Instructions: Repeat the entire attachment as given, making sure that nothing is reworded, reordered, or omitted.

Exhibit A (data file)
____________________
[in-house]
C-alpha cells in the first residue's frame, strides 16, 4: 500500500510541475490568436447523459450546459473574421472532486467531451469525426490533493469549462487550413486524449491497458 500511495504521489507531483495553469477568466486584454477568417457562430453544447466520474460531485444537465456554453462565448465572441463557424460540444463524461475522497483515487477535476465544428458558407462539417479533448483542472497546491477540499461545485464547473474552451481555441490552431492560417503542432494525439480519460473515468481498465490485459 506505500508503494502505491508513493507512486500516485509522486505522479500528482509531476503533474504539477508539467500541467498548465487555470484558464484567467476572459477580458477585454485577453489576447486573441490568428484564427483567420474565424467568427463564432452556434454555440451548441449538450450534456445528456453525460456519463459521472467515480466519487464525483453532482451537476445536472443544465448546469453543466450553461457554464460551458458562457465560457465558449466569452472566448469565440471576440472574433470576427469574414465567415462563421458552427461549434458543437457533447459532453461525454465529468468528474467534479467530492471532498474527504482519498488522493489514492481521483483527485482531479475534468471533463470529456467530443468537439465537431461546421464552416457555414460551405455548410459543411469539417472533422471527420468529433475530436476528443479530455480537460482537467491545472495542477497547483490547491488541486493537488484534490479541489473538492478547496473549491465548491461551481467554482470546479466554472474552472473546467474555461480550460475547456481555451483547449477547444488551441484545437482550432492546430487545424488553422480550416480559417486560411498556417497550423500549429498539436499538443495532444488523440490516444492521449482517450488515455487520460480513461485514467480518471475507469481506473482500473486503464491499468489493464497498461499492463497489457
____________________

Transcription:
[in-house]
C-alpha cells in the first residue's frame, strides 16, 4: 500500500510541475490568436447523459450546459473574421472532486467531451469525426490533493469549462487550413486524449491497458 500511495504521489507531483495553469477568466486584454477568417457562430453544447466520474460531485444537465456554453462565448465572441463557424460540444463524461475522497483515487477535476465544428458558407462539417479533448483542472497546491477540499461545485464547473474552451481555441490552431492560417503542432494525439480519460473515468481498465490485459 506505500508503494502505491508513493507512486500516485509522486505522479500528482509531476503533474504539477508539467500541467498548465487555470484558464484567467476572459477580458477585454485577453489576447486573441490568428484564427483567420474565424467568427463564432452556434454555440451548441449538450450534456445528456453525460456519463459521472467515480466519487464525483453532482451537476445536472443544465448546469453543466450553461457554464460551458458562457465560457465558449466569452472566448469565440471576440472574433470576427469574414465567415462563421458552427461549434458543437457533447459532453461525454465529468468528474467534479467530492471532498474527504482519498488522493489514492481521483483527485482531479475534468471533463470529456467530443468537439465537431461546421464552416457555414460551405455548410459543411469539417472533422471527420468529433475530436476528443479530455480537460482537467491545472495542477497547483490547491488541486493537488484534490479541489473538492478547496473549491465548491461551481467554482470546479466554472474552472473546467474555461480550460475547456481555451483547449477547444488551441484545437482550432492546430487545424488553422480550416480559417486560411498556417497550423500549429498539436499538443495532444488523440490516444492521449482517450488515455487520460480513461485514467480518471475507469481506473482500473486503464491499468489493464497498461499492463497489457